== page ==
This introductory automotive course is designed to provide basic training to students and teach the necessary skills, and knowledge about the internal combustion engine, basic car systems, and careers in the automotive service industry. Upon completion, students will have sufficient background to make minor repairs and adjustments on the various systems of the modern automobile, using up-to-date equipment and tools.
This is the culminating lesson for Battle of the Seeds. In this lesson, students will evaluate the effectiveness of different types of weed control (none, manual and chemical) and different types of seed (genetically modified and non-genetically modified). They will then utilize the information from this lab to perform a cost-analysis and determine which type of seed and weed control gives the best outcome financially.
Biotechnology is a large scientific field that uses research tools from chemistry and biology to study or solve problems, including human disease. Biotechnologies may be used to study the genetic material of viruses and bacteria to determine whether a disease is caused by particular disease-producing agents. Its techniques are also used to understand how genetic factors contribute to human disease. The information gathered in research can be used to develop diagnostic tests that enable speedy detection and identification of a disease so that an appropriate treatment can be developed. It can also help doctors screen their patients' genomes (all of an organism's genes) for existing diseases or a predisposition for diseases such as cancer.The standards for the Biotechnology Research and Development Pathway and related courses apply to occupations and functions in biotechnology research and development that apply primarily to human health. The standards specify the knowledge and skills common to occupations in this pathway. Students participating in a strong, industy-driven Biotechnology program can expect to conduct research using bioinformatics theory and methods in areas such as pharmaceuticals, medical technology, biotechnology, computational biology, proteomics, computer information science, biology and medical informatics. Additionally, students may use extended technologies to design databases and develop algorithms for processing and analyzing genomic information, or other biological information pertinent to this field.
This engaging activity has students create a "Brain Hat" outlining the lobes of the brain with their functions as well as a few other key functional areas. This enables students to view the brain almost as a 3D model as concussions and other sports-related injuries are discussed and assessed via on-field observations and concussion tests.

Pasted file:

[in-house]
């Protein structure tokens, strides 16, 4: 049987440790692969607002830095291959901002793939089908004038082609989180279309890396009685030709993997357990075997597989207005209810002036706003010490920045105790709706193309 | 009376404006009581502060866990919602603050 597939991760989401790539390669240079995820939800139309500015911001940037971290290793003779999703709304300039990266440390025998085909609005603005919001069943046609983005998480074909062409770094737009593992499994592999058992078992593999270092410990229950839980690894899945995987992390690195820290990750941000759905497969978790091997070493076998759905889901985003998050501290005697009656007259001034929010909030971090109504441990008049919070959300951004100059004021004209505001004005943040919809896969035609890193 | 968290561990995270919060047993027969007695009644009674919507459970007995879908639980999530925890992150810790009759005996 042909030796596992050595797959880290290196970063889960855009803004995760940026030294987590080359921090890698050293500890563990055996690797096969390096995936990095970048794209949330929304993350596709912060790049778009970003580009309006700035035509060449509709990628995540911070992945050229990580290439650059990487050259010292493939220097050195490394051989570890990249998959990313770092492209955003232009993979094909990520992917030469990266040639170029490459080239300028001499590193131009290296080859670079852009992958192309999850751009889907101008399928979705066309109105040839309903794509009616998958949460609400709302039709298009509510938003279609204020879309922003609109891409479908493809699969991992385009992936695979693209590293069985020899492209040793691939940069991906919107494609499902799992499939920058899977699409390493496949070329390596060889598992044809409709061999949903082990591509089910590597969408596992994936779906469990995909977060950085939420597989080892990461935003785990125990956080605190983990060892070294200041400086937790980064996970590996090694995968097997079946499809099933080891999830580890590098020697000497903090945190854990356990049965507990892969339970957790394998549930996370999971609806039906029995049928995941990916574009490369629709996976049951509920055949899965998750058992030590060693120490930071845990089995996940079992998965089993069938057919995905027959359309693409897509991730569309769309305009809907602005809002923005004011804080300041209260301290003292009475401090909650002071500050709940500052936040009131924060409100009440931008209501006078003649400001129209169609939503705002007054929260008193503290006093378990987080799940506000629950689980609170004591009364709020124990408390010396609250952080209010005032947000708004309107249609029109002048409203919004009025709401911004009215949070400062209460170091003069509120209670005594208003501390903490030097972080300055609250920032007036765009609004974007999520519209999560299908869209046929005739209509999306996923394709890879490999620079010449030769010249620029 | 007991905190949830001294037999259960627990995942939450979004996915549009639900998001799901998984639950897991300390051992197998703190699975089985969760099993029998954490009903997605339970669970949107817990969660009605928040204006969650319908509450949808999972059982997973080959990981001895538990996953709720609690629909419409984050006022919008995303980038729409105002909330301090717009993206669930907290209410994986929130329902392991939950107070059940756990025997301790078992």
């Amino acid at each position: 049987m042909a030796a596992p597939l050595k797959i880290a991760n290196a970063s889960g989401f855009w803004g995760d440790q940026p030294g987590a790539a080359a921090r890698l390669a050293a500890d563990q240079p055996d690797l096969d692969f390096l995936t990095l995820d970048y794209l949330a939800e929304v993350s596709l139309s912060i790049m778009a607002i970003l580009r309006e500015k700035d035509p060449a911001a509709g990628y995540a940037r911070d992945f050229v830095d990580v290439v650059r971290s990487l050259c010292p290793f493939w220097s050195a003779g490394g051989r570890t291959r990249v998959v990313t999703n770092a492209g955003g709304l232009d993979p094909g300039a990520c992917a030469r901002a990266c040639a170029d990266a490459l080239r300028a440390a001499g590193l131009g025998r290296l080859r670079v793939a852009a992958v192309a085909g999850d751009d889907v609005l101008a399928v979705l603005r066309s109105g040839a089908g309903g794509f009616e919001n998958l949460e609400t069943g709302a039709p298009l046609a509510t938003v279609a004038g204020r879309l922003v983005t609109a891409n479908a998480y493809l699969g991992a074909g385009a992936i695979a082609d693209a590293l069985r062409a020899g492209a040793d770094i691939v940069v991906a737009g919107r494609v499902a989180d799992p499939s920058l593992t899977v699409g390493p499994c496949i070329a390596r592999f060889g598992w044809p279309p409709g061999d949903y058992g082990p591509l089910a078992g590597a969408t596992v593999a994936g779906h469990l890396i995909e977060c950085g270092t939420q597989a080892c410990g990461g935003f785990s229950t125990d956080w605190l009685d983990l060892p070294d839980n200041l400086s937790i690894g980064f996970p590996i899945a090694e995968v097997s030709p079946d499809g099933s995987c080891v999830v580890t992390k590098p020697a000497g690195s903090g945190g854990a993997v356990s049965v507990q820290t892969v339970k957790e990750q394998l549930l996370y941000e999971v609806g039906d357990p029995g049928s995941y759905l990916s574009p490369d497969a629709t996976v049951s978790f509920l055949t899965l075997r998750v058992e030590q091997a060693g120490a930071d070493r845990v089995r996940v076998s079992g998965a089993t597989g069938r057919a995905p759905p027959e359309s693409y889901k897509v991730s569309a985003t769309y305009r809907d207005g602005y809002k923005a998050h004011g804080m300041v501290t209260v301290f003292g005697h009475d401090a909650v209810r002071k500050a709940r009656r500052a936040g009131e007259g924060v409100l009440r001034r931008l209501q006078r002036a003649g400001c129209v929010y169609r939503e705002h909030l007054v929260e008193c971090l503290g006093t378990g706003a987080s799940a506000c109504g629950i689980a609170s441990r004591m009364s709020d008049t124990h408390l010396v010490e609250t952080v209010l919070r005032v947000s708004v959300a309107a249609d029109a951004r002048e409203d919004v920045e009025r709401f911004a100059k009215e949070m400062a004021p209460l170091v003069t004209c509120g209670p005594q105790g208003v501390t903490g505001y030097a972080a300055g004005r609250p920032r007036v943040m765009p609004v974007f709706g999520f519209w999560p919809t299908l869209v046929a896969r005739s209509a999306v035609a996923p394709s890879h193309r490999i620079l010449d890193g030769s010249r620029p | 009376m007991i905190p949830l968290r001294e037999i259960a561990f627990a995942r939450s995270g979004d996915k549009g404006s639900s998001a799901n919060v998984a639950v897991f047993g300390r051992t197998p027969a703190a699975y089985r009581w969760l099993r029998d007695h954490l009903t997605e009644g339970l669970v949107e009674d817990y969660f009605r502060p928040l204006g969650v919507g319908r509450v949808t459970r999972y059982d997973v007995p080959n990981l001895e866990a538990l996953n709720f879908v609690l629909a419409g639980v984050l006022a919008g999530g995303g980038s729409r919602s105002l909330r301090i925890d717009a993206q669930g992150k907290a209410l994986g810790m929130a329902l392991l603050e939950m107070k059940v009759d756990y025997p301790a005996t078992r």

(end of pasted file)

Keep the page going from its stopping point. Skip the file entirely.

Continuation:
***LOGIN REQUIRED*** This lesson will discuss the process of respiration. We will also compare the similarities and differences between respiration and photosynthesis.
Students will understand the structural importance of the arch shape in bridge design. Students will compare and contrast modern arch bridges to historical arch bridges. Students will design and sketch their own arch bridge design.
Students will understand what a cable-stayed bridge is and its structural importance. Students will identify the different key parts of a cable-stayed bridge. Students will study how the forces of compresion and tension are distributed on this type of bridge. Students will make comparisons between cable stayed bridges and other bridges that they are familiar with. Students will design and construct a scale sketch of their own cable-stayed bridge.
Students will understand how suspension bridges work. Students will identify the main parts of a suspension bridge. Students will know the signifigance of suspension bridges to modern construction. Students will design and draw their own suspension bridge. Students will learn what civil engineers put into consideration when designing a suspention bridge.
Students will learn the geometry and structural importance of a truss which allows it to be used to make bridges. Students will work in pairs to design, build, and test the strength of their own small wooden truss bridge. Students will know the importance of materials used in truss bridges.
This competency-_based course prepares students for entry_ level positions in the cabinetmaking industry. Included in the course are cabinet design and styles, the use of advanced machines and equipment, computer_-aided manufacturing, special materials and commercial wood finishes and including green sustainable techniques and materials. Students will demonstrate their knowledge and skills by designing and building advanced wood projects. This course is for juniors and seniors only and may be taken for two years.